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Eighth stop - Kreve, Belarus, home of the Abramsons and Bermans

In about 1847 my paternal great great grandmother, Shima Abramson was born in Kreva, the eldest of five daughters, Shayna Fruma (Fanny), Chana (Anna), Shalveh (Sylvia), Bayla Malka (Molly) and a son, Zvi Yitsak. Shima married Baruch Berman and gave birth to Sarah Rifka, Lena, Bessie and Joseph. Shima died in 1883 when Sarah was about 12 years old. Within the year Baruch had married Dora Rosenberg and had two sons, Peisach (Philip) and Alter (Adolph). When Sarah was about 18 she emigrated to New York City and soon met and married Mayer Klausner.  Sarah's mother's sisters, Shayna Fruma and Chana, came about the same time and her other aunts Shalveh and Bayla Malka arrived around 1900.  All of the aunts settled in Rochester, New York.

About a month after we returned from our trip I was doing more research on the Bermans because Philip Berman's eldest daughter, Alissa, had recently died. I found the manifest from the ship that carried Dora Rosenberg Berman and her son Alter when they came to the US in 1906.  It said that they had resided in a place called Wolosne.  It turns out that it is Valoshyn, a town about 20 miles from Kreve. It's possible that Baruch was born there and that Shima went to live there when she married. I'm looking forward to a return trip to Belarus to visit Valoshyn.

You can view some of the documents from my research about the Abramsons.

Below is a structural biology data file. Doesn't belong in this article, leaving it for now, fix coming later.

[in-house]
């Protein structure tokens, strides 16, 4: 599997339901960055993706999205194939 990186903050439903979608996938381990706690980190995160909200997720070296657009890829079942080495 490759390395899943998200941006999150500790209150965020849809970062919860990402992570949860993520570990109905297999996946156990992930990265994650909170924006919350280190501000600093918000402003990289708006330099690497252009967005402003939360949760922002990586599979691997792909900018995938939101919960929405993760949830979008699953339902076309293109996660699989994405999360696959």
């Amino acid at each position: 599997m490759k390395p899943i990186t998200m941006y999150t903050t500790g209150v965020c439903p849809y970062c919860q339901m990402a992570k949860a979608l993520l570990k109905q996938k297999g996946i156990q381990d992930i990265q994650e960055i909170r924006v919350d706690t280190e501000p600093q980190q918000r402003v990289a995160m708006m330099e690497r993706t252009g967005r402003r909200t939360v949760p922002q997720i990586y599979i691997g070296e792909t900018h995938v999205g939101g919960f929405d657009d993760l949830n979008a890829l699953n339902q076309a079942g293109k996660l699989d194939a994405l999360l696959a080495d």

We drove north from Minsk to the tiny village of Kreve (once again, I've used the Yiddish name for the place now called Kreva), we made our final stop in Belarus. Kreve is even smaller than the shtetls of Żołynia and Lohishin, despite being the site of the Kreva Castle where the Act of Kreva, uniting Poland and Lithuania, was signed in 1385. Kreve's layout is similar to the other shtetls we visited with the synagogue just off the village square and the Catholic and Eastern Orthodox churches a bit further away. For some reason, the walls of the synagogue, with its large Star of David, are still standing and the building housing the mikveh is still intact. 

Photo by Susan Stryker.

Synagogue with Catholic Church in background. Photo by Susan Stryker.

Side.

Front.

Inside.

And back.

Eastern Orthodox church from the town square.

Mikveh with ruins of Kreva Castle.

At the Castle ruins we met two members of the Bondarenko family, local clay and metal artisans who are trying to increase cultural knowledge and encourage tourism to the area by constructing a 1:10 scale model of the Castle. Kreve is still known for the quality of its clay. More about this project here, here and here.

Kreva Castle wall.

Conservation and preservation has not been a high priority for the government.

The cemetery is not too far away, down a dirt road in a small stand of trees. Interestingly, it has stones of people buried there as late as 1979. Did Jewish survivors return to live in Kreve after the war or did they live elsewhere and request that their bodies to be placed in final rest in their birthplace? These newer graves were in an area that was maintained; on either end the forest had encroached and the stones were largely covered with leaves and branches. Walking among the stones was almost impossible.

kreva cemetery

Katya and our driver took us to the train station in Maladzyechna where we said good bye before taking off for Vilna, Lithuania.

Other sites about Kreve:

  • Krevo - includes a photograph of the synagogue with its roof still intact.

  • International Jewish Cemetery Project - Kreva

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